Conditions were tight aboard the Krooza, and so Snaga had barely the time to keep his shoota polished, but it was worthy work. If nothing else it gave him time to reflect. He’d always been the living definition of a ‘runty grot’, if it ever applied to an Ork. Whereas the gretchin and grots were actually tiny, Snaga was only tiny for an Ork; standing at about the same height as your average Guardsman. The fact of his survival was largely a matter of a decent shooting eye, cowardice, and pure luck. But this trip had caused some doom to fill his tiny mind: he was not going to survive it.
‘Where’s we goin’ again?’ he thought aloud.
‘Crama or Charna or some uvva hole out dere. Bleedin’ stink-pit, morelike,’ said another shoota boy to his side.
‘How’s dat, den?’
‘Ain’t nuffink down ‘ere for all I’ve ‘eard. Prob’ly end up ambushed by beakies or the like.’
‘A propa fight, den!’ Snaga said bravely.
The dissenting Ork, pale green and covered with scars and markings in the shape of an oblong star, shrugged. ‘Ain’t just humies, I fink. Reckon dere’s Chaos boys and panzees an’ worse. One krooza ain’t winnin’ dat fight.’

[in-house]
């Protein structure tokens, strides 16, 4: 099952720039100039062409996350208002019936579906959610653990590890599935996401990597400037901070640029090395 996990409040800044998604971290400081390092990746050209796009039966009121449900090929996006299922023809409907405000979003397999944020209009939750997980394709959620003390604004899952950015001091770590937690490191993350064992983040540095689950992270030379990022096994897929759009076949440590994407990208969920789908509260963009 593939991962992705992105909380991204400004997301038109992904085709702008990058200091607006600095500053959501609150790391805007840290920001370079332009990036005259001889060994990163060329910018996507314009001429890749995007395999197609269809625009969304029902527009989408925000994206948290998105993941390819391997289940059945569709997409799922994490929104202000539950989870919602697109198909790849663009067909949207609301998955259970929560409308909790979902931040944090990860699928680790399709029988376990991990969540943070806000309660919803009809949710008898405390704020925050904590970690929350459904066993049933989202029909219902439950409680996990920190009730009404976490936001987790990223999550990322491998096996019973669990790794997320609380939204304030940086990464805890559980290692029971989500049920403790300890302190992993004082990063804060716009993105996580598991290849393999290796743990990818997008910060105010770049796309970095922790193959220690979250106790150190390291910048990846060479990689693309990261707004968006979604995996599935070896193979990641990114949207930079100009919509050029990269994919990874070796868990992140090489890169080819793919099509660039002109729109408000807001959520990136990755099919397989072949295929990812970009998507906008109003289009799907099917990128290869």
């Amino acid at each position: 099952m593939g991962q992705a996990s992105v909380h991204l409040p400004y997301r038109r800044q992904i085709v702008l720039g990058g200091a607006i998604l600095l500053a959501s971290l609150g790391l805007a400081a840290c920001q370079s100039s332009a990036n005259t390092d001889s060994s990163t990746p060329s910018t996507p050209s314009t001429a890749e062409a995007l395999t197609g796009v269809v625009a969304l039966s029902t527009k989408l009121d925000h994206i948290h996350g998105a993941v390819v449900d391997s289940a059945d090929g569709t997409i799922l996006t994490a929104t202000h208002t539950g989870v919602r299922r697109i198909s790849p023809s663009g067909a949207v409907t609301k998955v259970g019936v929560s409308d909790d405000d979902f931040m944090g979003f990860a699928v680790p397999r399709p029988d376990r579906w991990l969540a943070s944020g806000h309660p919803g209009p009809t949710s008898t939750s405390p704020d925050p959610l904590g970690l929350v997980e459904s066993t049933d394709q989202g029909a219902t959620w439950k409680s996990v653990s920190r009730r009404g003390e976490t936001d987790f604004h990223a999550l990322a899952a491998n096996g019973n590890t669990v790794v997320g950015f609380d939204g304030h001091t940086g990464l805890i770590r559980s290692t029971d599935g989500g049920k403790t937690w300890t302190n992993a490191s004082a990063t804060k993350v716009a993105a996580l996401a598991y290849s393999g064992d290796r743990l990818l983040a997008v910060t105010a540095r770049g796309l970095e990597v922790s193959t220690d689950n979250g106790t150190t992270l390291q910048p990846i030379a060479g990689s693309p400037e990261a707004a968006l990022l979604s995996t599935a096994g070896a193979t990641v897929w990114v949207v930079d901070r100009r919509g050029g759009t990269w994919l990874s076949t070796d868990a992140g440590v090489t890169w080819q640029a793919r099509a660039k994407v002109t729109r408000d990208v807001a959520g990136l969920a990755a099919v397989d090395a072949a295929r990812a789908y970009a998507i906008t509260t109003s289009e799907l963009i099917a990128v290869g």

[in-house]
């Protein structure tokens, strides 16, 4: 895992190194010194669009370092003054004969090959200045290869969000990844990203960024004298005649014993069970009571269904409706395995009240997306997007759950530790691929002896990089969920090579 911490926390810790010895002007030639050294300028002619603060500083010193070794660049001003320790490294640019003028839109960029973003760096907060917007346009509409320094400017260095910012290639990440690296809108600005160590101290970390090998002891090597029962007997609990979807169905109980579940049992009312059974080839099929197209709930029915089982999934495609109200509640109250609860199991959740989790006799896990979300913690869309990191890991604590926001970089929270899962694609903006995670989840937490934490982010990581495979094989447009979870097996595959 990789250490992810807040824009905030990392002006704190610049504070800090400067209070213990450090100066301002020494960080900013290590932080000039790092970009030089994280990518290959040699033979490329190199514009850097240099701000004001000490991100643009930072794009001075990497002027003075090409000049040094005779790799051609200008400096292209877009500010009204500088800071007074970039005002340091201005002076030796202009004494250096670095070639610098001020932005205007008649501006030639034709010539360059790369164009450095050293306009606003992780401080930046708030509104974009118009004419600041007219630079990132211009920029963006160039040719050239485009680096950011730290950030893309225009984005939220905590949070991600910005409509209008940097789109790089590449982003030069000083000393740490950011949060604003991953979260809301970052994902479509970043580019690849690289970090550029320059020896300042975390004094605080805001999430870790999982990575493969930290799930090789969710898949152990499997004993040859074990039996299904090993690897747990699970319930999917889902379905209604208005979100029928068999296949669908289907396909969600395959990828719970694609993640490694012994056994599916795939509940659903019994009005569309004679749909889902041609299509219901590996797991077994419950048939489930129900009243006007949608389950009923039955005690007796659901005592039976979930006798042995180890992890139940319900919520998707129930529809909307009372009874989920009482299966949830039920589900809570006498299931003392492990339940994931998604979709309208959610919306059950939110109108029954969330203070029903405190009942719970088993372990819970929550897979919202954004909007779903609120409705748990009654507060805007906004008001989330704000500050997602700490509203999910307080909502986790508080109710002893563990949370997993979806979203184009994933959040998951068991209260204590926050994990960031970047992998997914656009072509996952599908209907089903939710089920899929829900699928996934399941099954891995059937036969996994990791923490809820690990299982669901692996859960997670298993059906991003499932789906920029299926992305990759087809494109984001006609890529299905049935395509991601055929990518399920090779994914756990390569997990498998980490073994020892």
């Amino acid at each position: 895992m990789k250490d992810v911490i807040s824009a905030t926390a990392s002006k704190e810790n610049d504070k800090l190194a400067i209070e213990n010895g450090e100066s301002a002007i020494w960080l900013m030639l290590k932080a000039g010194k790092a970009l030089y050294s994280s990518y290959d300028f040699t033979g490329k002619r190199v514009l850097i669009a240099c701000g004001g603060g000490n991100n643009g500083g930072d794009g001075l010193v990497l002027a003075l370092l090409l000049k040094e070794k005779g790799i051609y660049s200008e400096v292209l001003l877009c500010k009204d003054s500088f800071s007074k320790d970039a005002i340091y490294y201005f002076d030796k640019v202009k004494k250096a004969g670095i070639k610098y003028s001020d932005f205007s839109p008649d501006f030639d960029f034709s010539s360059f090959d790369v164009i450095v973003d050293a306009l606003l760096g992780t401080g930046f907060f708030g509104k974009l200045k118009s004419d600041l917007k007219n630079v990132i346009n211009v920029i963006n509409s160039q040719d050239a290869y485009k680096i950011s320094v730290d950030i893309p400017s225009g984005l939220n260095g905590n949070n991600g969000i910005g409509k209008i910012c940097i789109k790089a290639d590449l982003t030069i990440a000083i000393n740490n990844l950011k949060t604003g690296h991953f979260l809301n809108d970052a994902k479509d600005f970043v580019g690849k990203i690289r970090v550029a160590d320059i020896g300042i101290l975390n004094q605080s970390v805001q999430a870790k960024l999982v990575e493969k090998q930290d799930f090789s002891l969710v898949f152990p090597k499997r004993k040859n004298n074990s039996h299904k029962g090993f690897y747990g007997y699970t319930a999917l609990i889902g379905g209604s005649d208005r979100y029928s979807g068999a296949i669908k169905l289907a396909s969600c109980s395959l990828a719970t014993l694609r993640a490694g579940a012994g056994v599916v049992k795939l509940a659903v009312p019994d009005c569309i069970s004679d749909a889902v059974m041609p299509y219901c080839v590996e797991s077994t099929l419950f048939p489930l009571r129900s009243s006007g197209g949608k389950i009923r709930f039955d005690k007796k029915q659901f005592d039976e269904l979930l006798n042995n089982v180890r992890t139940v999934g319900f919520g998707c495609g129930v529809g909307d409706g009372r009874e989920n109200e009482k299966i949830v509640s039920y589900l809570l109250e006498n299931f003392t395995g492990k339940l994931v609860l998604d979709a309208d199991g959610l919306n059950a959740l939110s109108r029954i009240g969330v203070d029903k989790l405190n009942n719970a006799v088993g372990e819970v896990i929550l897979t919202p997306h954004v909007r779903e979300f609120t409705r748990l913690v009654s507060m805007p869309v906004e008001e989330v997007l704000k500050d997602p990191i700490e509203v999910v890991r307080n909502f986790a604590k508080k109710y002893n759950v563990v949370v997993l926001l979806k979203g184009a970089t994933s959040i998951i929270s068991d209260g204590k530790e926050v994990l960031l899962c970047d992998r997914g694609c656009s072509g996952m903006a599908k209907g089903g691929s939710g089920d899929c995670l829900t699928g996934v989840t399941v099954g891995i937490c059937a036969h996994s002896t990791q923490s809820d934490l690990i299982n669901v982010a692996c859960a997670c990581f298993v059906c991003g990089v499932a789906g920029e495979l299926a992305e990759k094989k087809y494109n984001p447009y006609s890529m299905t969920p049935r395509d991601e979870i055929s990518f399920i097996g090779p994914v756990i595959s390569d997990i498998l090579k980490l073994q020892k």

This was the wrong time for such talk as many orks passed here and there, monitoring the fight which looked to incorporate more rowdy boys into the fray. A towering shadow overcame Snaga and his companion; a rather sharp voice cut through the racket.
‘Wot’s all dis, den? Two weedy runts afeared uv a little fightin’?’
The shoota boy, small to begin with, seemed to visibly shrink with the Nob looming over him. ‘Nuffink like dat, boss!’ he squealed, ‘We’s just havin’ a joke, right Snaga?’